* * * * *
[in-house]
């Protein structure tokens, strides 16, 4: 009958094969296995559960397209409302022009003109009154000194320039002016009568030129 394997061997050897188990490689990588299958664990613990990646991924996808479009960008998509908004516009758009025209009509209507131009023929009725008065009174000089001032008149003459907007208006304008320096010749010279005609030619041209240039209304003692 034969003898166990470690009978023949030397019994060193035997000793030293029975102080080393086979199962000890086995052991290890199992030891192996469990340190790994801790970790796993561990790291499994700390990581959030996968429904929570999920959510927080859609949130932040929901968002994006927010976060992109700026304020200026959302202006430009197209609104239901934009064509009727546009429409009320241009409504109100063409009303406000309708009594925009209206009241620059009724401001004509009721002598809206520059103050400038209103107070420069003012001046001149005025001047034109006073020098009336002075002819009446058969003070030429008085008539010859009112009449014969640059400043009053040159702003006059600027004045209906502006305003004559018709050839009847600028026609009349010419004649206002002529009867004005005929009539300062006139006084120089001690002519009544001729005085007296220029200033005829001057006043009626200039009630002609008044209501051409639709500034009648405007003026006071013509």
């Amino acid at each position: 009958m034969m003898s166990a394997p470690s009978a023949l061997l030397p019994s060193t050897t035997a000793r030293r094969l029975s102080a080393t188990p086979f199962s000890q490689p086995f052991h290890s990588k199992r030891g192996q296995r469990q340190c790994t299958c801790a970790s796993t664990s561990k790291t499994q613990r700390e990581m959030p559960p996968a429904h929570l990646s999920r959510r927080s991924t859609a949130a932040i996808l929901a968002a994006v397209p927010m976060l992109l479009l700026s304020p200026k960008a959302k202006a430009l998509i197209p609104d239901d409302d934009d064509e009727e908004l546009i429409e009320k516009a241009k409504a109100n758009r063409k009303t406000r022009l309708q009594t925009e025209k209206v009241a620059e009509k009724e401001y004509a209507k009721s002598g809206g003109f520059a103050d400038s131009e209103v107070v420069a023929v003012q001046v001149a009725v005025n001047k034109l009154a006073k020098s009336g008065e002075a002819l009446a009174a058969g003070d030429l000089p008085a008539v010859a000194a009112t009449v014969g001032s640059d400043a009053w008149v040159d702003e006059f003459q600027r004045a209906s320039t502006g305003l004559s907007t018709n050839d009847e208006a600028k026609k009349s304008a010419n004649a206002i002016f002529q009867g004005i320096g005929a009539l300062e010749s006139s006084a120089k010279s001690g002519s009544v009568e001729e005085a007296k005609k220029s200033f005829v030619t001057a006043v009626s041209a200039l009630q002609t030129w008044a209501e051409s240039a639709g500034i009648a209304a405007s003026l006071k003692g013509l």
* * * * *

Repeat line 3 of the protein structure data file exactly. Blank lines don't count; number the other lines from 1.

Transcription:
């Amino acid at each position: 009958m034969m003898s166990a394997p470690s009978a023949l061997l030397p019994s060193t050897t035997a000793r030293r094969l029975s102080a080393t188990p086979f199962s000890q490689p086995f052991h290890s990588k199992r030891g192996q296995r469990q340190c790994t299958c801790a970790s796993t664990s561990k790291t499994q613990r700390e990581m959030p559960p996968a429904h929570l990646s999920r959510r927080s991924t859609a949130a932040i996808l929901a968002a994006v397209p927010m976060l992109l479009l700026s304020p200026k960008a959302k202006a430009l998509i197209p609104d239901d409302d934009d064509e009727e908004l546009i429409e009320k516009a241009k409504a109100n758009r063409k009303t406000r022009l309708q009594t925009e025209k209206v009241a620059e009509k009724e401001y004509a209507k009721s002598g809206g003109f520059a103050d400038s131009e209103v107070v420069a023929v003012q001046v001149a009725v005025n001047k034109l009154a006073k020098s009336g008065e002075a002819l009446a009174a058969g003070d030429l000089p008085a008539v010859a000194a009112t009449v014969g001032s640059d400043a009053w008149v040159d702003e006059f003459q600027r004045a209906s320039t502006g305003l004559s907007t018709n050839d009847e208006a600028k026609k009349s304008a010419n004649a206002i002016f002529q009867g004005i320096g005929a009539l300062e010749s006139s006084a120089k010279s001690g002519s009544v009568e001729e005085a007296k005609k220029s200033f005829v030619t001057a006043v009626s041209a200039l009630q002609t030129w008044a209501e051409s240039a639709g500034i009648a209304a405007s003026l006071k003692g013509l």